Ronald Reagan said that government is not the solution, rather it is part of the problem. People, however, can not always be trusted to do the right thing. Murder, of course, is forbidden--regardless of written or unwritten laws. I'm not sure I would ever be able to do it, but if a loved one of mine was in terrible pain from a terminal illness, I would want that person to be able to decide when it was time to go.
What would the practice of euthanasia look like if the government were not involved in regulating it? A truly liberatarian philosophy suggests government should not be involved in personal decisions like this, but the potential for abuse where euthanasia (as opposed to living wills) is concerned is staggering. The widespread abuse of any freedom or privilege is, to me, the very reason for government in the first place--to bring order to disorder. To protect the individual from more powerful mechanisms which threaten him.
Inevitably, the government--be it federal, state or possibly even local--will control this complex issue. More liberal-minded areas are more likely to allow it and probably have a broader base of support. Such states would undoubtedly try to overthrow any federal laws anyway. I think it really should be a personal choice, but most governments don't take personal freedoms into account when death is involved.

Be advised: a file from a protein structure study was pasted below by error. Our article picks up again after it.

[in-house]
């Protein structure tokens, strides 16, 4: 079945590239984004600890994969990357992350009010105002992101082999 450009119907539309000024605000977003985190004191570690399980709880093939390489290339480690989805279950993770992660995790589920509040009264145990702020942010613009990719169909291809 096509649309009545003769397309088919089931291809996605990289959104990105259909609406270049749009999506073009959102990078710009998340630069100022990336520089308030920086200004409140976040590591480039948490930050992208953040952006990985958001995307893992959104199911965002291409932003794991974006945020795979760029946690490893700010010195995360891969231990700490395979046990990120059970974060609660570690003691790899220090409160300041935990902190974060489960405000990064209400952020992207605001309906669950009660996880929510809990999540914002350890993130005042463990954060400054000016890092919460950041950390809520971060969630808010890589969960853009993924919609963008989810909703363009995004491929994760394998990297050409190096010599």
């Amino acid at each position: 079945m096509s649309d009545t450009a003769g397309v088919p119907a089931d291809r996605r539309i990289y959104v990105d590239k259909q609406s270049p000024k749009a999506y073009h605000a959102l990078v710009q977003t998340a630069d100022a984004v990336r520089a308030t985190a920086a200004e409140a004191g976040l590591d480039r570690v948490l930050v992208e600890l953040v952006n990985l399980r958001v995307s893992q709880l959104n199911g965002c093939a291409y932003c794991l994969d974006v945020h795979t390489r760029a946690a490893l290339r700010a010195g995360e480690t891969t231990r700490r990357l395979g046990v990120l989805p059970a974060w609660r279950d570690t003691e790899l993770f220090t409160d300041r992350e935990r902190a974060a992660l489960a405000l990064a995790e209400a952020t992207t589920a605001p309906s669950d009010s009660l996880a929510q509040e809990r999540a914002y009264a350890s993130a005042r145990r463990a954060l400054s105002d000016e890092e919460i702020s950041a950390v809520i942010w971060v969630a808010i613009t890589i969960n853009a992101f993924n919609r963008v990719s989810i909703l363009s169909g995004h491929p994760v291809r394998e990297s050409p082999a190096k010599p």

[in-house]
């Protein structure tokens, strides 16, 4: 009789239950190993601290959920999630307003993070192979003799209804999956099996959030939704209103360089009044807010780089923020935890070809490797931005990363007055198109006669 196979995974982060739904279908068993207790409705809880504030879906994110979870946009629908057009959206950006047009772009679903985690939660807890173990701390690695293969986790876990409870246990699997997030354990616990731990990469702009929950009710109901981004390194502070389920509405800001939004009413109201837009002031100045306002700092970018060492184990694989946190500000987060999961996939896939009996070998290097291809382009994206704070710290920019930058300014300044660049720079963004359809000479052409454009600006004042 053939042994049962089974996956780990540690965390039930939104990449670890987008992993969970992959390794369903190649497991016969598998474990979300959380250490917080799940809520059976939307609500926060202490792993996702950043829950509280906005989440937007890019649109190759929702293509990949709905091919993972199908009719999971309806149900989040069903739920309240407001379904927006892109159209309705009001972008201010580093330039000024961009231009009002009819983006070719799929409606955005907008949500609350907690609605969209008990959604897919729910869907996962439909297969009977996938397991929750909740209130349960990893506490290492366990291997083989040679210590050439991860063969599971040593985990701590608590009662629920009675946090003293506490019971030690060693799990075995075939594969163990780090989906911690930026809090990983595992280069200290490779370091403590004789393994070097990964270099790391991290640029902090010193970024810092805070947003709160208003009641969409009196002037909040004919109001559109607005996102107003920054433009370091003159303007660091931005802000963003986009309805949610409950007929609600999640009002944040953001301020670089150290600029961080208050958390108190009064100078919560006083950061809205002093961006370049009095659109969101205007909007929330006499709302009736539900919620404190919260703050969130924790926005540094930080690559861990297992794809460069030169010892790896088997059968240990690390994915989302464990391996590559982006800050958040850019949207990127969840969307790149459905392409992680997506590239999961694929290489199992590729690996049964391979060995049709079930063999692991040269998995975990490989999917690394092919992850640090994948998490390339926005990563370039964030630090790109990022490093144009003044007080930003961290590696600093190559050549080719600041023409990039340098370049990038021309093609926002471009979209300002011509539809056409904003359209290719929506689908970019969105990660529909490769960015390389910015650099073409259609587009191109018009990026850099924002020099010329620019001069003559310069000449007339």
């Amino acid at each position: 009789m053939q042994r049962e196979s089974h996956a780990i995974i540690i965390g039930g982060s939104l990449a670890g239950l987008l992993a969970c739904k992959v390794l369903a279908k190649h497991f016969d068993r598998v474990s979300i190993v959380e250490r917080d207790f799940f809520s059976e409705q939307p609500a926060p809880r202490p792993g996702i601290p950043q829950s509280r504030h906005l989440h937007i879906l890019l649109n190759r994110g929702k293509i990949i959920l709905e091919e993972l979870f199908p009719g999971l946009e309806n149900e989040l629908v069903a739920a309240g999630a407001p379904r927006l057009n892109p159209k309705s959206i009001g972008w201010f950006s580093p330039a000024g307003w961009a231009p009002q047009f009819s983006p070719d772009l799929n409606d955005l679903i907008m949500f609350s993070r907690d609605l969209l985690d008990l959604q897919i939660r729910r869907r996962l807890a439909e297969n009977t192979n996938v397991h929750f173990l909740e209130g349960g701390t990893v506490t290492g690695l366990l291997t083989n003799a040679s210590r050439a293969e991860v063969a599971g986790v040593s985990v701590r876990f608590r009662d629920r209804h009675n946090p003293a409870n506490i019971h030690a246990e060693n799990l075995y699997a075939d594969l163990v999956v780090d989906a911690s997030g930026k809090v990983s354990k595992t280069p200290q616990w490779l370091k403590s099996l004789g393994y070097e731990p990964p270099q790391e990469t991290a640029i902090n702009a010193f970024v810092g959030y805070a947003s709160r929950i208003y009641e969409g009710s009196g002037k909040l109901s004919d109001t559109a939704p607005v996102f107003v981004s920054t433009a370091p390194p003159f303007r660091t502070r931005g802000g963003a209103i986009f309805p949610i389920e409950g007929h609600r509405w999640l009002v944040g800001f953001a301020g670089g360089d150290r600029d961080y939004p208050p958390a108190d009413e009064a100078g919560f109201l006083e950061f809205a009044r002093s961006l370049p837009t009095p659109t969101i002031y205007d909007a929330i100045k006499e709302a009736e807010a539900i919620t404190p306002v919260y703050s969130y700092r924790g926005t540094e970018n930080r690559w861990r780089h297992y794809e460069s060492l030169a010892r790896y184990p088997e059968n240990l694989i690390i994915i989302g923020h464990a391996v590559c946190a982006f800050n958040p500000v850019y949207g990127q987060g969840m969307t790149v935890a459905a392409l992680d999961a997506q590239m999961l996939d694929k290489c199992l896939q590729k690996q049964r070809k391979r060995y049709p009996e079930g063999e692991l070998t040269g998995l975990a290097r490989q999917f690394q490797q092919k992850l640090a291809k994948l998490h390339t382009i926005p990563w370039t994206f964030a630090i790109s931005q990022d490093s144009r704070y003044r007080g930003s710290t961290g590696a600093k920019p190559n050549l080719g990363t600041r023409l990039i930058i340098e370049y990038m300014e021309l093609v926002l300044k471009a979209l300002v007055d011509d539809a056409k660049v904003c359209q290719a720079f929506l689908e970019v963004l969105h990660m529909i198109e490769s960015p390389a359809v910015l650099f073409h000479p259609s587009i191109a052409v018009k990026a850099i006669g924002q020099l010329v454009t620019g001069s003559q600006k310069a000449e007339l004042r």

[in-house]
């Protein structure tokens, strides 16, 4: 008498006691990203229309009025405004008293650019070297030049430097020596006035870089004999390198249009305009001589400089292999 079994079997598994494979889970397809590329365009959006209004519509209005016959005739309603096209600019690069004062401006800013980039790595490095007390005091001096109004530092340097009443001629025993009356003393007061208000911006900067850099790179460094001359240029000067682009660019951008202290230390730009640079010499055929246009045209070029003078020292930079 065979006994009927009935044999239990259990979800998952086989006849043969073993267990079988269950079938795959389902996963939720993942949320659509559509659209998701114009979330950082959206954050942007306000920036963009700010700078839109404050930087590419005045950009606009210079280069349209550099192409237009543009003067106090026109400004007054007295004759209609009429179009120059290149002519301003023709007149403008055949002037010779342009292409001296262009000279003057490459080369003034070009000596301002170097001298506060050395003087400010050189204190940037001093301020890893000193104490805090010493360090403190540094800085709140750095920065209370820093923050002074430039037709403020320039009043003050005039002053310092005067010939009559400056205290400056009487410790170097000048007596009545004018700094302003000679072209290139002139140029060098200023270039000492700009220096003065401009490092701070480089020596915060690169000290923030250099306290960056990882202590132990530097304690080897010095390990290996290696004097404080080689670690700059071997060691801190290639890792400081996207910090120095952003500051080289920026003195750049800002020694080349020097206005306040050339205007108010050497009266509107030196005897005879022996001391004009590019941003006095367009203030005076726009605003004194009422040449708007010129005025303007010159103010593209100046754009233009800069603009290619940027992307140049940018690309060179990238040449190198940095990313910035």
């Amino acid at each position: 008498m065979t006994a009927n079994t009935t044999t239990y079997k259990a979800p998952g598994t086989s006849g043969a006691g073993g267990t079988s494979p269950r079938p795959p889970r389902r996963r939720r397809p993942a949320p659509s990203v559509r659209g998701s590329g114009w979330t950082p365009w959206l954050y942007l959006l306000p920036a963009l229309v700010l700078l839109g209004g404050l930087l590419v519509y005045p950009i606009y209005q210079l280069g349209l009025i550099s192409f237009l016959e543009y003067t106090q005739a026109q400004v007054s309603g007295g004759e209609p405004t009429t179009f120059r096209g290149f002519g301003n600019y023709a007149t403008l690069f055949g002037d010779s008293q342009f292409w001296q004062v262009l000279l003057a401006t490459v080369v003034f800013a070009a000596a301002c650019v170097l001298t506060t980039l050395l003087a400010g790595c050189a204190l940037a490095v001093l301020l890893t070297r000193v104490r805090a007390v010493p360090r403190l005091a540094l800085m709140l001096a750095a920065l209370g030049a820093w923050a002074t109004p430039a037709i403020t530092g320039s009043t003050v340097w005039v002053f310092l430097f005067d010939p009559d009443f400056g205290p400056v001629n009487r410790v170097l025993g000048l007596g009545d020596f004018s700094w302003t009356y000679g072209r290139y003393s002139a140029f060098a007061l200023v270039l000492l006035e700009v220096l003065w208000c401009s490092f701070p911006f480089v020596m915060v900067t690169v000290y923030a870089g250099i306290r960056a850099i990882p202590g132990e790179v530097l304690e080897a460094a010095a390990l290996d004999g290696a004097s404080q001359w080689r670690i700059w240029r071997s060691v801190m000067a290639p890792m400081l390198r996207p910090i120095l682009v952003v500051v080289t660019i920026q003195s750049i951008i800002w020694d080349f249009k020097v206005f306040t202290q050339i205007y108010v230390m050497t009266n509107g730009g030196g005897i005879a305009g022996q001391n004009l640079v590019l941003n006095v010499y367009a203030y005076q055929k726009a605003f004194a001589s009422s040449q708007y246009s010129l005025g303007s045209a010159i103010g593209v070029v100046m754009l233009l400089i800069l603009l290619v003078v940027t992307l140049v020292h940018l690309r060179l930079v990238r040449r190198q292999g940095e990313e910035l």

Euthanasia is obviously an extremely complicated issue, and so much depends on interpretation and what is meant by euthanasia, as pointed towards by #1. Given that we are referring then to assisted suicide, it depends a lot on how we define "liberty" and the necessary limits that the government chooses to place on this extremely complicated word.
I am not sure that the 9th Amendment is applicable to this issue; and the 14th guarantees one the right to life, liberty or property without due process of law. I am not sure that the right to die is constitutionally protected by either. A more appropriate argument might be the right to privacy which has been implied by the Supreme Court in Griswold vs. Connecticut. The right to privacy was also the primary issue in Roe vs. Wade, in which the court held that a woman has the right to her own body as her private property, and may choose to abort a pregnancy if she wishes during the first trimester. I would think that privacy is a much stronger argument that Euthanasia is constitutionally protected, provided it is consensual and the decision to end ones life is made with full knowledge of the consequences.
You could apply the 14th amendment "due process" and allow states to establish procedural hearings for those cases in which terminally ill people could request permission to end their own lives in accordance with preapproved standards. I suppose it could be similar to a probate proceeding or other proceedings such as those held for minors in order to avoid parental consent for an abortion.
I would want someone to allow me to die if I was in terrible pain. I think that this is a decision that a terminal person should be allowed to make for themselves.